First day of a New Year! Fresh start. New resolve. Refurbishment. This year, I WILL...
Lose weight? Visit Ireland? Run a marathon? Take a wine-tasting class?
Often, when we think of what we would like to accomplish in a new year, we imagine doing something life-altering, exciting, important. A big challenge. A worthy goal.
I was talking to a friend recently, about how so much that is most important in a family happens in such small, quiet ways. It's not intense, soul-baring conversations at the evening table - it's just being together at the dinner table, evening after evening, talking about old books and new movies and strange dreams and funny memories. It's not that I affirm you or you affirm me, speaking polished, practiced words - it's that we say "Hello" each morning over coffee; I follow you to the door with "Call me when you get there"; we begin the evening with, "How was your day?"
Back when I began this parenting adventure, I used to listen to a popular radio show directed at parents. This was a time when myriads of parents were desperate to assuage their parental consciences for the hectic schedules that defined modern family life. The expression "quality time" became a popular balm: so-called experts assured stressed-out, over-extended parents that it didn't matter if they spent so little time with their children, so long as the time they did spend with them was quality time. "Quality over quantity." The kids spent all day in daycare, or at school, and then there were ballet lessons, a quick meal at the drive-thru, ball practice, homework, bath time, off to bed... Don't worry, the experts assured parents, the kids would be fine as long as Mom and Dad made pancakes with the family on Saturday morning, being sure to engage in serious, probing conversations about values, self-image, bullies at school, teen stress, premarital sex.
Sounds almost good...except that it's a load of crock. Parenting - family - is not about "quality time." It's about time. A child is not a patient in need of a one-hour session with Mom-the-Therapist every Friday afternoon at 4:30. It's not "Okay, times ticking, honey - what's on your mind this week?" It's "What did you learn in History today?" - "Listen to what Grandma wrote in her letter..." - and - "Come help me fold this laundry." It's weeding the garden together. It's staying up late three nights in a row one week in December to watch the Lord of the Rings trilogy, and it's a Pride and Prejudice marathon in February, year after year after year. It's roasting marshmallows in the fireplace and reading Calvin and Hobbes cartoons out loud together on the couch, because there really is nothing else more pressing or exciting on the schedule.
I don't know exactly what happens, or how, or why. But I do know that something huge and mysterious, something foundational to the soul of an individual and to the soul of a family, happens in the small, quiet moments we spend together. And I know we need lots of those small, quiet moments to be healthy.
The same thing seems to be true of the church. Some people approach church with the "quality-time-not-quantity-time" mentality mentioned above. We think we should be able to check in for an emotionally-charged, spiritually-focused hour once a week, and expect God to do great things in us and among us. It doesn't matter if we don't have time for God or His Word or His people during the week - as long as the music is great on Sunday morning and the sermon is relevant to my life issues and I feel like I walk away having "touched Jesus." Check in - BAM, God does something amazing! - check out. And when no BAM! happens on Sunday morning, we think nothing has happened at all.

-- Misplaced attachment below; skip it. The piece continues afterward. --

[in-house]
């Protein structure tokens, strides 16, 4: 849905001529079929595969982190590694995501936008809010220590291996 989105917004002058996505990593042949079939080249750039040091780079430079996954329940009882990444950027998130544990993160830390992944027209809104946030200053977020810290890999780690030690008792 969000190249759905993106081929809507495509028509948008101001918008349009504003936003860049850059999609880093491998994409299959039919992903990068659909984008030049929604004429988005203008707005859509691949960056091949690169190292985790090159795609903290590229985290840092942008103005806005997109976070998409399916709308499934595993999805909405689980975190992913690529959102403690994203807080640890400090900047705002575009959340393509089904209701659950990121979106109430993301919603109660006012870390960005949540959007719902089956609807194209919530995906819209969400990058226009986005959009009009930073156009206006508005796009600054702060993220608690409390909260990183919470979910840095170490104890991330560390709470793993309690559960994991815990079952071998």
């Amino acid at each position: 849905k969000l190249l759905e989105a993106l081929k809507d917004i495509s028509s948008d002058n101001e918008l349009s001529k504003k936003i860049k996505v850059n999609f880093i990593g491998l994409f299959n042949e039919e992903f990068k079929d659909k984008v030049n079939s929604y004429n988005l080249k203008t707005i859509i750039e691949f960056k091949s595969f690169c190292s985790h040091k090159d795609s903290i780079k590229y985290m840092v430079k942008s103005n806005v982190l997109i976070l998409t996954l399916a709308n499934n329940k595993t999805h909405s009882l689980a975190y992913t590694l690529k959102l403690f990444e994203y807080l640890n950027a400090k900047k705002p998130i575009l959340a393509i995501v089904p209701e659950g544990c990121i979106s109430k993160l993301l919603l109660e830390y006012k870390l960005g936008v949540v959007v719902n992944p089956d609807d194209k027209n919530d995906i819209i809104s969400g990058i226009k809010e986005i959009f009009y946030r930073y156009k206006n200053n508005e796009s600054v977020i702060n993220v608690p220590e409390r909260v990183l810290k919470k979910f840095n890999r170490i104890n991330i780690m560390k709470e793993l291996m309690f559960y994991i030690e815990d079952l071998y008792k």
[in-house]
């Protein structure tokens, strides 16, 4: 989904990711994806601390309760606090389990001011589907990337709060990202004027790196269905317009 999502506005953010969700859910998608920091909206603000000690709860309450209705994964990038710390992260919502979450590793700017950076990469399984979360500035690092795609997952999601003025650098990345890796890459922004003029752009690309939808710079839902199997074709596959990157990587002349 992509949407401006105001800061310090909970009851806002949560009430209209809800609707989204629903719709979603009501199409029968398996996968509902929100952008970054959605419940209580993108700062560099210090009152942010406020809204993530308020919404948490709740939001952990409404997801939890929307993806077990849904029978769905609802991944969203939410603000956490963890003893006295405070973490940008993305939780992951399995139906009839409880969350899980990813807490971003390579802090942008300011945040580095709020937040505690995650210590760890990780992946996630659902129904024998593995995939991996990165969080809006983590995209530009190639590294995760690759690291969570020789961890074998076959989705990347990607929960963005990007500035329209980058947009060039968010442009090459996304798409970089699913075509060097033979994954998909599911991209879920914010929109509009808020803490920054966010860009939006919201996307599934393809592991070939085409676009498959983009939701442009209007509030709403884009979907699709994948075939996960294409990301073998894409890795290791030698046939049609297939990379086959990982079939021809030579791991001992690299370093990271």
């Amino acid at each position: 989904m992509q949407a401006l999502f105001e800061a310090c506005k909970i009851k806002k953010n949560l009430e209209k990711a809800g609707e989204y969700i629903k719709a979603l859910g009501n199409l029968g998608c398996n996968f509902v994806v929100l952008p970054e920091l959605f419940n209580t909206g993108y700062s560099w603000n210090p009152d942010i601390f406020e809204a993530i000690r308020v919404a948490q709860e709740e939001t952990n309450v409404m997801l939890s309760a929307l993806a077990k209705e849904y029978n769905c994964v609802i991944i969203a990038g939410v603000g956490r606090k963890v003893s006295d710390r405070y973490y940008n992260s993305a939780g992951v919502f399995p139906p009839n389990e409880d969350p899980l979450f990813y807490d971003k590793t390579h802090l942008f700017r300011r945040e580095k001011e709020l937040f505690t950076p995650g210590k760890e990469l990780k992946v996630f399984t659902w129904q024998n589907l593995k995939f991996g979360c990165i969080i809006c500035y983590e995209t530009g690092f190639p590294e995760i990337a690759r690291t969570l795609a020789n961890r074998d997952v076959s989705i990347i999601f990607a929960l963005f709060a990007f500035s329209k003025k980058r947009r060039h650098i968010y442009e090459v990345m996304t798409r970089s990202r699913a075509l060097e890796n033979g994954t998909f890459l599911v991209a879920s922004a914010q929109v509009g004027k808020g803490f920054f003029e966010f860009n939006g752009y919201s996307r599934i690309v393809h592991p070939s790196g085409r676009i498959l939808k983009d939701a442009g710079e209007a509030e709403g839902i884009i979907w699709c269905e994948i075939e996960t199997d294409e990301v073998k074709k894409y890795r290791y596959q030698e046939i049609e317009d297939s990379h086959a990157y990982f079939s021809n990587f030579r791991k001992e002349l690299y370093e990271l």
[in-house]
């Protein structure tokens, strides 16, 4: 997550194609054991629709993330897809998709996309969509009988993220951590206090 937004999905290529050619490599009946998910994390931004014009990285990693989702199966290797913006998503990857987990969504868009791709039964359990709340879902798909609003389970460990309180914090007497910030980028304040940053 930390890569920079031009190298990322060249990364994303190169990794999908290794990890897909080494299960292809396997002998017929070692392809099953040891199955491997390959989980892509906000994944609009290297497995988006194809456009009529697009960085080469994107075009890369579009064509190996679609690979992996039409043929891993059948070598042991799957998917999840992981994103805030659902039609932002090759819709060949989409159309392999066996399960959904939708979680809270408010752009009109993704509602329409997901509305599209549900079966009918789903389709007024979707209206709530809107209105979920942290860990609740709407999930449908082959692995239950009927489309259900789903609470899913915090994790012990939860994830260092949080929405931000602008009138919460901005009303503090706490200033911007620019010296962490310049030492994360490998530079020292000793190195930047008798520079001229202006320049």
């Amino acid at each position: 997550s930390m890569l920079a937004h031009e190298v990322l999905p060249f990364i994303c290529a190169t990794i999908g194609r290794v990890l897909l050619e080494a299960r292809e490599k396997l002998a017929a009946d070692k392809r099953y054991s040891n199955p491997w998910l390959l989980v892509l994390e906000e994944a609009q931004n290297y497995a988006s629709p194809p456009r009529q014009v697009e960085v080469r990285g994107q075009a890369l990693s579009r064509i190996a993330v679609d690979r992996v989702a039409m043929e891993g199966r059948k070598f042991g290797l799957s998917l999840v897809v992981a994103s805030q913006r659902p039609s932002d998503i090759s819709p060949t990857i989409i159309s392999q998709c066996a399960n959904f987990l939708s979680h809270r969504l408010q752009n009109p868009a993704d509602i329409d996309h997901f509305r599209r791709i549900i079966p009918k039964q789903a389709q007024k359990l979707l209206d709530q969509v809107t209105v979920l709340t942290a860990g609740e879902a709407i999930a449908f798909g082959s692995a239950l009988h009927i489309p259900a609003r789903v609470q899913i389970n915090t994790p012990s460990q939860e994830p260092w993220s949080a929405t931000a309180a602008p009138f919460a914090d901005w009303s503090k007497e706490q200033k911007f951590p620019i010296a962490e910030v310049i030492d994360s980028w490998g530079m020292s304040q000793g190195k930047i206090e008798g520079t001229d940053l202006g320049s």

Which is another load of crock. Spiritual family is not about getting together for an emotional high once a week. It's about sitting together regularly, listening to God's Word read and taught, even though this week I just don't seem to be getting the point of the message. It's about praying day-in-&-day-out for the elders and deacons. It's listening to Sarah ramble on again in Sunday school, because she needs to talk. It's about loving a whole bunch of messy, often tedious people...because Jesus loves them. Jesus loves them; He thinks they're beautiful; and He knows I need to - He even commands me to - spend time with them. Not "quality" time. Time.
So, are you making any New Year's resolutions? Do you want to do something really BIG this year? Something amazing?
Can I make a few suggestions?
Eat dinner with your children every night. Drink coffee in the morning with the college kids. Read A.A. Milne's Winnie-the-Pooh out loud as a family. Push the living room furniture back and swing dance with your boys, Mom, and with your girls, Dad. Don't send the kids out to mow and weed-eat the yard - go out there and do it with them. Pray for your elders. Sing all the hymns on Sunday morning (yes, even if you can't carry a tune in a bucket). Call Sarah this week and ask her how she's doing. Listen to the sermon, even if you don't understand all the big words. Tell God "Thank you!" for the family He has given you.
2013: This is going to be a great year to do something Big!
1 month ago